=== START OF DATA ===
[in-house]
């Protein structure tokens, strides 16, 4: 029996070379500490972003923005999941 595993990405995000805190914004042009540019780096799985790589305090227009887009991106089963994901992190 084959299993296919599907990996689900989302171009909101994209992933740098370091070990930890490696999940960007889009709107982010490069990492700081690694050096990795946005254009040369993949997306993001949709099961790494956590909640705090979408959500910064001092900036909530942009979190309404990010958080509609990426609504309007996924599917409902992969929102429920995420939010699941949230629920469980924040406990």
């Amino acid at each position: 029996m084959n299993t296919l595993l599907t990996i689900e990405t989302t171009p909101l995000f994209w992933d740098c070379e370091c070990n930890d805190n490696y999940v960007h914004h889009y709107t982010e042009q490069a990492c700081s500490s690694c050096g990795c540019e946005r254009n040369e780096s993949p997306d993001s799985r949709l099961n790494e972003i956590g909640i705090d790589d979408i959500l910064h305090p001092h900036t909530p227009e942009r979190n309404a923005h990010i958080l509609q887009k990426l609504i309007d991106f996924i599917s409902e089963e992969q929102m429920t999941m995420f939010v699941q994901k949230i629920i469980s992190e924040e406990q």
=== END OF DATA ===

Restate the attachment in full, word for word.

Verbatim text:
[in-house]
């Protein structure tokens, strides 16, 4: 029996070379500490972003923005999941 595993990405995000805190914004042009540019780096799985790589305090227009887009991106089963994901992190 084959299993296919599907990996689900989302171009909101994209992933740098370091070990930890490696999940960007889009709107982010490069990492700081690694050096990795946005254009040369993949997306993001949709099961790494956590909640705090979408959500910064001092900036909530942009979190309404990010958080509609990426609504309007996924599917409902992969929102429920995420939010699941949230629920469980924040406990």
């Amino acid at each position: 029996m084959n299993t296919l595993l599907t990996i689900e990405t989302t171009p909101l995000f994209w992933d740098c070379e370091c070990n930890d805190n490696y999940v960007h914004h889009y709107t982010e042009q490069a990492c700081s500490s690694c050096g990795c540019e946005r254009n040369e780096s993949p997306d993001s799985r949709l099961n790494e972003i956590g909640i705090d790589d979408i959500l910064h305090p001092h900036t909530p227009e942009r979190n309404a923005h990010i958080l509609q887009k990426l609504i309007d991106f996924i599917s409902e089963e992969q929102m429920t999941m995420f939010v699941q994901k949230i629920i469980s992190e924040e406990q």